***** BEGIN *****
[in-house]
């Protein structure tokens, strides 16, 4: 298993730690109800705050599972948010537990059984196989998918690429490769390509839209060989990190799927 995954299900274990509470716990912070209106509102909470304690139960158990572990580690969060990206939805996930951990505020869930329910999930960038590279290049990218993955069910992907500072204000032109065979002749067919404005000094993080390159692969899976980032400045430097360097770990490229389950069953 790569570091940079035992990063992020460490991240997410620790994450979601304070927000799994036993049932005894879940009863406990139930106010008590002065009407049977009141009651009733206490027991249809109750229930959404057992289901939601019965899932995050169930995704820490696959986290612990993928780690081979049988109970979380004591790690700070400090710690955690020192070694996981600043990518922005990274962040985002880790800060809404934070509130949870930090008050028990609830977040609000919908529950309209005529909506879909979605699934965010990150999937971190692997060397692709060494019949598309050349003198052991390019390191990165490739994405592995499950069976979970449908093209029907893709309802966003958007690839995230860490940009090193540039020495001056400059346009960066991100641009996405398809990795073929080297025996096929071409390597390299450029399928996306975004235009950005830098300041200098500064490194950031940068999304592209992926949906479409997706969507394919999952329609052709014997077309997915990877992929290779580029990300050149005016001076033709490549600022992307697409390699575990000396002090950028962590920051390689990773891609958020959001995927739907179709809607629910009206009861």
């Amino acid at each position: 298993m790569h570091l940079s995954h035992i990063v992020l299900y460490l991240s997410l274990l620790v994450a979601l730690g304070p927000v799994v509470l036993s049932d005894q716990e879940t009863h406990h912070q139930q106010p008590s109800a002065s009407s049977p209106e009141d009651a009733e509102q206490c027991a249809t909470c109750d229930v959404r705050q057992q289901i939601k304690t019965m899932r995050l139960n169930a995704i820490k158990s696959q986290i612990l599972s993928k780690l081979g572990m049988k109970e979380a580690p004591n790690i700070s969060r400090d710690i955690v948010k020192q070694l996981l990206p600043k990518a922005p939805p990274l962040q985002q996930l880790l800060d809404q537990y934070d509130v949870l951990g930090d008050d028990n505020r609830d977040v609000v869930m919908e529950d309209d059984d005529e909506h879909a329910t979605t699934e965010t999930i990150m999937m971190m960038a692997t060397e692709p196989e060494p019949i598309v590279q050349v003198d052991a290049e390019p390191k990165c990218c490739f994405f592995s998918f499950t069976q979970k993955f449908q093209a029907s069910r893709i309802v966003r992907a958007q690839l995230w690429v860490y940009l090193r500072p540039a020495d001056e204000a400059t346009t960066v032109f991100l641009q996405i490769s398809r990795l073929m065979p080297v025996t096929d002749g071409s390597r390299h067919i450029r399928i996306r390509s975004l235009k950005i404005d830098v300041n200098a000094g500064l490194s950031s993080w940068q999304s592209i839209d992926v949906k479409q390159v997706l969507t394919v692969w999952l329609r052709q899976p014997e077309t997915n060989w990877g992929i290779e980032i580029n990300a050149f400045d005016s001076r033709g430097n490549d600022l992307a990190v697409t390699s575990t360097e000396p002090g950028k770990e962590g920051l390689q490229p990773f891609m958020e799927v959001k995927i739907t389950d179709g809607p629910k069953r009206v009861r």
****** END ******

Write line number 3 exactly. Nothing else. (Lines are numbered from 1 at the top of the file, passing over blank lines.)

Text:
């Amino acid at each position: 298993m790569h570091l940079s995954h035992i990063v992020l299900y460490l991240s997410l274990l620790v994450a979601l730690g304070p927000v799994v509470l036993s049932d005894q716990e879940t009863h406990h912070q139930q106010p008590s109800a002065s009407s049977p209106e009141d009651a009733e509102q206490c027991a249809t909470c109750d229930v959404r705050q057992q289901i939601k304690t019965m899932r995050l139960n169930a995704i820490k158990s696959q986290i612990l599972s993928k780690l081979g572990m049988k109970e979380a580690p004591n790690i700070s969060r400090d710690i955690v948010k020192q070694l996981l990206p600043k990518a922005p939805p990274l962040q985002q996930l880790l800060d809404q537990y934070d509130v949870l951990g930090d008050d028990n505020r609830d977040v609000v869930m919908e529950d309209d059984d005529e909506h879909a329910t979605t699934e965010t999930i990150m999937m971190m960038a692997t060397e692709p196989e060494p019949i598309v590279q050349v003198d052991a290049e390019p390191k990165c990218c490739f994405f592995s998918f499950t069976q979970k993955f449908q093209a029907s069910r893709i309802v966003r992907a958007q690839l995230w690429v860490y940009l090193r500072p540039a020495d001056e204000a400059t346009t960066v032109f991100l641009q996405i490769s398809r990795l073929m065979p080297v025996t096929d002749g071409s390597r390299h067919i450029r399928i996306r390509s975004l235009k950005i404005d830098v300041n200098a000094g500064l490194s950031s993080w940068q999304s592209i839209d992926v949906k479409q390159v997706l969507t394919v692969w999952l329609r052709q899976p014997e077309t997915n060989w990877g992929i290779e980032i580029n990300a050149f400045d005016s001076r033709g430097n490549d600022l992307a990190v697409t390699s575990t360097e000396p002090g950028k770990e962590g920051l390689q490229p990773f891609m958020e799927v959001k995927i739907t389950d179709g809607p629910k069953r009206v009861r």